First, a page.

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How to Bootstrap and Fundraise for Your Startup as a Female Founder
Victoria Wejchert is building the future of human networking with Kinship.
Victoria Wejchert, CEO of Kinship. Image courtesy of Kinship.
4 minute read

Throughout your career, you’ve probably heard a lot of people tell you about the importance of networking, and building strong relationships with the individuals you encounter in your life, at school or in workplaces.

In fact, studies have shown that networking often leads to positive outcomes, including improving employability at work and building a strong personal profile.

Although this is the case for many people, keeping in touch with the different people you meet on a daily basis can become overwhelming.

For this reason, Victoria Wejchert decided to build Kinship — a notebook app that allows users to connect and make notes on people in their professional and personal networks.

The conversation that sparked an idea

Wejchert was born in Dublin, Ireland to Polish immigrant parents. Her family eventually moved back to Poland in the 90s, and eventually, Wejchert started a career in investment banking.

After deciding that she wanted to become an entrepreneur, she left her job as Director of Sales and Business Development at Ever-Green Polska, a Christmas tree sales company, and started her own healthy fast food restaurant chain, called Friends - Taste Your Time in 2014. Within three years of launching her company, Wejchert built her chain to over twelve different locations and eventually sold it to a large private gastronomy company.

Despite her success, Wejchert noticed that she had lost touch with a lot of people that she cared about both professionally and personally. So she turned to the one person in her life that she knew was amazing at managing relationships: her mother.

“I asked her, how do you do it? You meet journalists and remember exactly what you spoke about three years ago,” Wejchert told The Org.

It was through this conversation that Wejchert first learned about her mother’s personal networking system, which included many agendas, calendars and notebooks. She became fascinated and started speaking to people similar to her mother.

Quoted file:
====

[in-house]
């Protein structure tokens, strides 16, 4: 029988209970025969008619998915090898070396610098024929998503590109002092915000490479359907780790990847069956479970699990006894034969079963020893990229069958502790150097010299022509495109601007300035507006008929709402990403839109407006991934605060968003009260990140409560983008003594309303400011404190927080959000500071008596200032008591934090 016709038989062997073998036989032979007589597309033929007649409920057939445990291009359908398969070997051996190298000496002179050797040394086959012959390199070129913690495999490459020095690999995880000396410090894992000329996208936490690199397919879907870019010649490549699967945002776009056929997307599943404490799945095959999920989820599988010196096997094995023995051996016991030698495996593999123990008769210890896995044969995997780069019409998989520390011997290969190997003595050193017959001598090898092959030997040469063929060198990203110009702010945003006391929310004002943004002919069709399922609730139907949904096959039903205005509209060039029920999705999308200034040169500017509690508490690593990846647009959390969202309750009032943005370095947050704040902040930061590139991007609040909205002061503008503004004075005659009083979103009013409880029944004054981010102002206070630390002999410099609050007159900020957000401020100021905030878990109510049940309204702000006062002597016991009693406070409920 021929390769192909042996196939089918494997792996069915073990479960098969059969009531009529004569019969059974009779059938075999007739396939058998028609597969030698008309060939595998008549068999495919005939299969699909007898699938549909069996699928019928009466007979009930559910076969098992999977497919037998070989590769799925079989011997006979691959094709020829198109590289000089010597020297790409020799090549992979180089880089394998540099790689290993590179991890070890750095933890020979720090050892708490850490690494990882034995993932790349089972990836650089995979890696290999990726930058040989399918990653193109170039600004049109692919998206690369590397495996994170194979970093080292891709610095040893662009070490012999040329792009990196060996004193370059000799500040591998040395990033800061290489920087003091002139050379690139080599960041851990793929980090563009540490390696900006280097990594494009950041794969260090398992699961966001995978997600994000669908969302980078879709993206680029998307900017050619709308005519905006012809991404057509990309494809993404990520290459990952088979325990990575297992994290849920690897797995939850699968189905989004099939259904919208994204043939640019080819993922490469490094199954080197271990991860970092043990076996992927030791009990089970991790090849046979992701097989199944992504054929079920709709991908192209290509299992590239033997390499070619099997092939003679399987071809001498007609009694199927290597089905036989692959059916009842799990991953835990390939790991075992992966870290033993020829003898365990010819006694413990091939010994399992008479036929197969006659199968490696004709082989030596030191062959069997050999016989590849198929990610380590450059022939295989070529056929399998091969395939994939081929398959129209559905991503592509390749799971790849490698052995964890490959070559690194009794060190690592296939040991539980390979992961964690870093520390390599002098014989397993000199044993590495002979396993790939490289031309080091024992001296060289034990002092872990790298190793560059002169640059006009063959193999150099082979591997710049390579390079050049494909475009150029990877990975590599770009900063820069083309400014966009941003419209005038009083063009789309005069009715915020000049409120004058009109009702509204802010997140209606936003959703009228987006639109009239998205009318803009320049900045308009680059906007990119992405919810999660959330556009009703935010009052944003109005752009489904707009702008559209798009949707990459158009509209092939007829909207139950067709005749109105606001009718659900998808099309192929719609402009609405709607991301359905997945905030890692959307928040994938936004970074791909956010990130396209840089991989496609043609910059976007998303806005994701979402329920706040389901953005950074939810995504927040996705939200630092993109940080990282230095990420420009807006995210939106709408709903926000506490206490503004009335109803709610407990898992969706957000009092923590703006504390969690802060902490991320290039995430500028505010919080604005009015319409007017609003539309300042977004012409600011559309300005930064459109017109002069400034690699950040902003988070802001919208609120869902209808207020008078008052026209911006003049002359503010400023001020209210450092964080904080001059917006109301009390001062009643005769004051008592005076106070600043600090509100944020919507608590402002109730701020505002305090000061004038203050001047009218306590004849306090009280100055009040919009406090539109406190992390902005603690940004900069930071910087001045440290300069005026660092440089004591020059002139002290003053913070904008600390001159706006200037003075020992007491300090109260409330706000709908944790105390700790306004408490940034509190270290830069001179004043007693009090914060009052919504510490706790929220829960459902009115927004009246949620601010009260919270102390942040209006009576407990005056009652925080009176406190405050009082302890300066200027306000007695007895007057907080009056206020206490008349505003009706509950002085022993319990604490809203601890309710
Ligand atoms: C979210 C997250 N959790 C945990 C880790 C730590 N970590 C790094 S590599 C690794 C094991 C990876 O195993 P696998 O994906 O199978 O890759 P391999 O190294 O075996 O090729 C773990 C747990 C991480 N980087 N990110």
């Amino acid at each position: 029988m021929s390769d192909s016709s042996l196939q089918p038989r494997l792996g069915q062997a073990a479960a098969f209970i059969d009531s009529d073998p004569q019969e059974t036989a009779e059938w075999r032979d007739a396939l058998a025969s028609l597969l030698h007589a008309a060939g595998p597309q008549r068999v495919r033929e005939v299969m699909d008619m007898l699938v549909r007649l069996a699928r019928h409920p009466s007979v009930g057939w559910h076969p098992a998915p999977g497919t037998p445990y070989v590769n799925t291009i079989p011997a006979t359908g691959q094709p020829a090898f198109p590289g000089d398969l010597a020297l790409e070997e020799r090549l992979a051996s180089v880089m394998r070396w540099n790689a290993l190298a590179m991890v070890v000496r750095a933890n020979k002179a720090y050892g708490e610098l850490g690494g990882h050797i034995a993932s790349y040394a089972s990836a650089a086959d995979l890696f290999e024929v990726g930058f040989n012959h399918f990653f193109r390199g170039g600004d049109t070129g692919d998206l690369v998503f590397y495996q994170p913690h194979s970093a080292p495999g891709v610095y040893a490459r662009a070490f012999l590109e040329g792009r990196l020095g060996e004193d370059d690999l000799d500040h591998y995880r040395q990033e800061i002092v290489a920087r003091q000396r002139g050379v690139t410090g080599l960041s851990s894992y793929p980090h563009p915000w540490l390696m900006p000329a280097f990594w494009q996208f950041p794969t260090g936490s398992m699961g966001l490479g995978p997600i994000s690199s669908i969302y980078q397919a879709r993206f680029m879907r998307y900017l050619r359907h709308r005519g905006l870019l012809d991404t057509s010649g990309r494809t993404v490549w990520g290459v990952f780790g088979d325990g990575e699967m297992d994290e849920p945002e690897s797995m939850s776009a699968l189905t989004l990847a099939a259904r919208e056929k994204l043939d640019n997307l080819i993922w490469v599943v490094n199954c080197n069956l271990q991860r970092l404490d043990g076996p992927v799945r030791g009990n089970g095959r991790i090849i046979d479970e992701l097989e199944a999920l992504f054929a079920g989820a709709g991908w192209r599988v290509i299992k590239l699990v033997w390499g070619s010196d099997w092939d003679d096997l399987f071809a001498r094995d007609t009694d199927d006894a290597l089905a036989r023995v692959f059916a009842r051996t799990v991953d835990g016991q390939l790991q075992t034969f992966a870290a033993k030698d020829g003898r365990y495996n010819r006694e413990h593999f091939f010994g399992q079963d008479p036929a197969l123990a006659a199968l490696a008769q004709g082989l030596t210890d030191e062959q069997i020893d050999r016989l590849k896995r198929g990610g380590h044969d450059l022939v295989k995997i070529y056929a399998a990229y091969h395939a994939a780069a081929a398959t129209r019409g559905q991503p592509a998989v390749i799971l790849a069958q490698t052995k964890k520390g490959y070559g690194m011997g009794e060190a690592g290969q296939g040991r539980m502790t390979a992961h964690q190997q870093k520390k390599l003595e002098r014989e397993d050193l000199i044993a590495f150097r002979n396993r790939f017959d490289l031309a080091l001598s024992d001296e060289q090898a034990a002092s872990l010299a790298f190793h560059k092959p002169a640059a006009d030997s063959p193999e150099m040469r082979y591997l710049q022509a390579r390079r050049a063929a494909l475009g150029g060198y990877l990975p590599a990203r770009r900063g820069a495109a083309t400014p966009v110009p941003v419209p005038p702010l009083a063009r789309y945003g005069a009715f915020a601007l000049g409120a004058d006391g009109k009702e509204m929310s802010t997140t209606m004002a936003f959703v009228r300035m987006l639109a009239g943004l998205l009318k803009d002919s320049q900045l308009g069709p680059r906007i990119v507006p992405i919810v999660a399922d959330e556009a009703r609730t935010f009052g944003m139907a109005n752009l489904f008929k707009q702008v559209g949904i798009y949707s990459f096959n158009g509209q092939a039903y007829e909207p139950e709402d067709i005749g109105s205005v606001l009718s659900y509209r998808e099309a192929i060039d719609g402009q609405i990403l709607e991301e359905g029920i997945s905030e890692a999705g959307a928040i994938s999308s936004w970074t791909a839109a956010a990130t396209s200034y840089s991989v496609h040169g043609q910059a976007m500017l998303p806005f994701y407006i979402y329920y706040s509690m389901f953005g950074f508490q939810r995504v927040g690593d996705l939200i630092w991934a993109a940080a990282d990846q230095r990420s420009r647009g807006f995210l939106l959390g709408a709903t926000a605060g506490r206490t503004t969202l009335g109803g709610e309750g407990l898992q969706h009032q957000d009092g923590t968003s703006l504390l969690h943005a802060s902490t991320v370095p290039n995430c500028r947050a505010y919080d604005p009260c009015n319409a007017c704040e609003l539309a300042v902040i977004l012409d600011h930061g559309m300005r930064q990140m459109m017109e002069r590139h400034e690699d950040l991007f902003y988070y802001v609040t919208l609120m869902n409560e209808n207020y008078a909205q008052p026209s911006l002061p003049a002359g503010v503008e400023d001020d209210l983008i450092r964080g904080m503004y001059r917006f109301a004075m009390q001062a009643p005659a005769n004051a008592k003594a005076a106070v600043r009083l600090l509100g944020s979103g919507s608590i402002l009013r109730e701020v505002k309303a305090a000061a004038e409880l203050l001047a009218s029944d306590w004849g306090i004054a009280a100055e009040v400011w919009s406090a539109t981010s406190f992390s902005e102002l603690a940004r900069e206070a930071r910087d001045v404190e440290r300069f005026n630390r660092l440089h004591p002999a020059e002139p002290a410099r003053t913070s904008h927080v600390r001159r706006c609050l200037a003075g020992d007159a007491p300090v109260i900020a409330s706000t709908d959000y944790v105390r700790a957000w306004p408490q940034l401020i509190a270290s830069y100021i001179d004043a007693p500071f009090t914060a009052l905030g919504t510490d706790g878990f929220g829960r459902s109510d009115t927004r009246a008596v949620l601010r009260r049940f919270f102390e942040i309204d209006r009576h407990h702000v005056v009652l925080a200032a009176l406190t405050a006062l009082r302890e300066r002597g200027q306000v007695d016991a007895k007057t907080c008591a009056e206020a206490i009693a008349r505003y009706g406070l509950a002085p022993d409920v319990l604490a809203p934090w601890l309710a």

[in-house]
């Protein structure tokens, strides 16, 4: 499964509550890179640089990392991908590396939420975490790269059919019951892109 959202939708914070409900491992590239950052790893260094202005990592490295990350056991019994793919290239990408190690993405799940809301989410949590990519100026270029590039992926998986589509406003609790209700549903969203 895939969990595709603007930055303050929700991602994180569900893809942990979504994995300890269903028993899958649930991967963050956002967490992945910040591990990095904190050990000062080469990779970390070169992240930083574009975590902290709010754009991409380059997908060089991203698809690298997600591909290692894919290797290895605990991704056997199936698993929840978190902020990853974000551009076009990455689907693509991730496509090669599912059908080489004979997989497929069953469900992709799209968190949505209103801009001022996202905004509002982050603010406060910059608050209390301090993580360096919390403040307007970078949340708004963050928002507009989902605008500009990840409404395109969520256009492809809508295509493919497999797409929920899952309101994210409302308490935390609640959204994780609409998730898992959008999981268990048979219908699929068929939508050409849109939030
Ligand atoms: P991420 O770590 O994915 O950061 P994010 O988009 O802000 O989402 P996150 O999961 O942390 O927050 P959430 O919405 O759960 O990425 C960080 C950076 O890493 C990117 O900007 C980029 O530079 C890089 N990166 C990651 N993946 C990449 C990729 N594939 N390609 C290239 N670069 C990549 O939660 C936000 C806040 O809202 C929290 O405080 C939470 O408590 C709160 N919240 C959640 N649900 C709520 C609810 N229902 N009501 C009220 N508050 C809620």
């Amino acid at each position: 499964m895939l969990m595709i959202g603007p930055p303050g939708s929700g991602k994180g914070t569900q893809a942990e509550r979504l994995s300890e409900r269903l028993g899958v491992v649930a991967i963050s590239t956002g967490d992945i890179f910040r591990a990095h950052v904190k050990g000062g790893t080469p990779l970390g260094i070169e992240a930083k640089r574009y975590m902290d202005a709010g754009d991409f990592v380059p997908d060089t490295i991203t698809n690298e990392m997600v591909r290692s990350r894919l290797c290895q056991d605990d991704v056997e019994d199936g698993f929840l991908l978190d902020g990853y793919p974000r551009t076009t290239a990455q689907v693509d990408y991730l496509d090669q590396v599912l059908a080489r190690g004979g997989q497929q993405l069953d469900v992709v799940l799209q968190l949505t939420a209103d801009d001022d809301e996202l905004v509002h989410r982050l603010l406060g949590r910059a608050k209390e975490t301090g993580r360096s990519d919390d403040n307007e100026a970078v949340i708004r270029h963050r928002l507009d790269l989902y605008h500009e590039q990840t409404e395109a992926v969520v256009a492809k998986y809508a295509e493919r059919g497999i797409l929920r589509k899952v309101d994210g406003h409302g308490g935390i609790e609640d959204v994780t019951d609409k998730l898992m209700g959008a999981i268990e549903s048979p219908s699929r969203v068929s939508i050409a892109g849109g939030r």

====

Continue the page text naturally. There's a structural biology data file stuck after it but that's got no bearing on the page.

“I discovered that they all had a system, a mix of Excel spreadsheets and calendars, but all of them, no matter how successful they were, hated their system and wanted to find something better,” she said.

From there, Wejchert came up with the idea of Kinship. She bootstrapped the company in 2018 with a little bit of support from friends and family and eventually raised a seed round of capital led by Antler.

Raising money as a female founder

The process of fundraising for Kinship has not been an easy one. Wejchert received a lot of pushback from potential investors despite having a steady number of users on her app and a clear revenue stream.

“I met with an investor who told me, ‘I don’t care about other people’,” Wejchert said. “But most of the pushback was around wanting to see more traction and wanting to see a more significant amount of revenue.”

Female-founded startups raised an estimated $40 billion in venture capital last year. Although that may seem like a significant amount, it is roughly only 18% of the total $239 billion that was poured into startups in 2021. Among investors, women make up only 15% of all partners, and there are only an estimated 1,000 female angel investors.

“So many female businesses are organically grown because so little of all the available financing actually goes to women founders,” Wejchert said.

Despite all the pushback, Kinship is growing steadily. It currently has a small team of front-end and back-end developers, a Head of Product and a designer, and plans to move toward raising a Series A later this year.

“In the next five years, I see us being a tool used by companies in a wide range of sectors, everything from education to wealth management,” Wejchert said. “Your relationships are your biggest asset, and it’s only growing with value as you get older.”

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